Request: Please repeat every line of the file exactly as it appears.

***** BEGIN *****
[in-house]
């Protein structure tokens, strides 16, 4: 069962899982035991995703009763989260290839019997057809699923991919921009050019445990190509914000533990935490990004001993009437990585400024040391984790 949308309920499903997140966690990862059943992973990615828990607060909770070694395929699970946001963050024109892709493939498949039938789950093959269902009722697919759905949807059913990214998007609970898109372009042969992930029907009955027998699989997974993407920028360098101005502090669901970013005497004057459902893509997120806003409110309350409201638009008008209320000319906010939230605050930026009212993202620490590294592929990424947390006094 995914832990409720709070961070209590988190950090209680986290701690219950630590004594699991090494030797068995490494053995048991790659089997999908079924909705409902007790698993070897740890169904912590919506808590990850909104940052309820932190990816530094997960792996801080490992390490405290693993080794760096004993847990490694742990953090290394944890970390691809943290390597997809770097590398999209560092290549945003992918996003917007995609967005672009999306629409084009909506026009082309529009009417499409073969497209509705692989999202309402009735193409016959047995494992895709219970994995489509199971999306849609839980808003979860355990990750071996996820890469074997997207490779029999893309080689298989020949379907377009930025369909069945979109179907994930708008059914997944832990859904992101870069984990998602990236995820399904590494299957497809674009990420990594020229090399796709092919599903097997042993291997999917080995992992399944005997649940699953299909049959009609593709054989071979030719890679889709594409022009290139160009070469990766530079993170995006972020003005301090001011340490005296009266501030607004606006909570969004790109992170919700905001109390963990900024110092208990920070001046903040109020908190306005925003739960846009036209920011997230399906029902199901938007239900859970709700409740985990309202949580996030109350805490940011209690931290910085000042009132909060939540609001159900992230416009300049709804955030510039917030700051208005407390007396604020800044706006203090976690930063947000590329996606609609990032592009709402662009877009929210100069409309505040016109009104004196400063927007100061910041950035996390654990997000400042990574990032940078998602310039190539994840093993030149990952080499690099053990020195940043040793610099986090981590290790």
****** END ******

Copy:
[in-house]
């Protein structure tokens, strides 16, 4: 069962899982035991995703009763989260290839019997057809699923991919921009050019445990190509914000533990935490990004001993009437990585400024040391984790 949308309920499903997140966690990862059943992973990615828990607060909770070694395929699970946001963050024109892709493939498949039938789950093959269902009722697919759905949807059913990214998007609970898109372009042969992930029907009955027998699989997974993407920028360098101005502090669901970013005497004057459902893509997120806003409110309350409201638009008008209320000319906010939230605050930026009212993202620490590294592929990424947390006094 995914832990409720709070961070209590988190950090209680986290701690219950630590004594699991090494030797068995490494053995048991790659089997999908079924909705409902007790698993070897740890169904912590919506808590990850909104940052309820932190990816530094997960792996801080490992390490405290693993080794760096004993847990490694742990953090290394944890970390691809943290390597997809770097590398999209560092290549945003992918996003917007995609967005672009999306629409084009909506026009082309529009009417499409073969497209509705692989999202309402009735193409016959047995494992895709219970994995489509199971999306849609839980808003979860355990990750071996996820890469074997997207490779029999893309080689298989020949379907377009930025369909069945979109179907994930708008059914997944832990859904992101870069984990998602990236995820399904590494299957497809674009990420990594020229090399796709092919599903097997042993291997999917080995992992399944005997649940699953299909049959009609593709054989071979030719890679889709594409022009290139160009070469990766530079993170995006972020003005301090001011340490005296009266501030607004606006909570969004790109992170919700905001109390963990900024110092208990920070001046903040109020908190306005925003739960846009036209920011997230399906029902199901938007239900859970709700409740985990309202949580996030109350805490940011209690931290910085000042009132909060939540609001159900992230416009300049709804955030510039917030700051208005407390007396604020800044706006203090976690930063947000590329996606609609990032592009709402662009877009929210100069409309505040016109009104004196400063927007100061910041950035996390654990997000400042990574990032940078998602310039190539994840093993030149990952080499690099053990020195940043040793610099986090981590290790």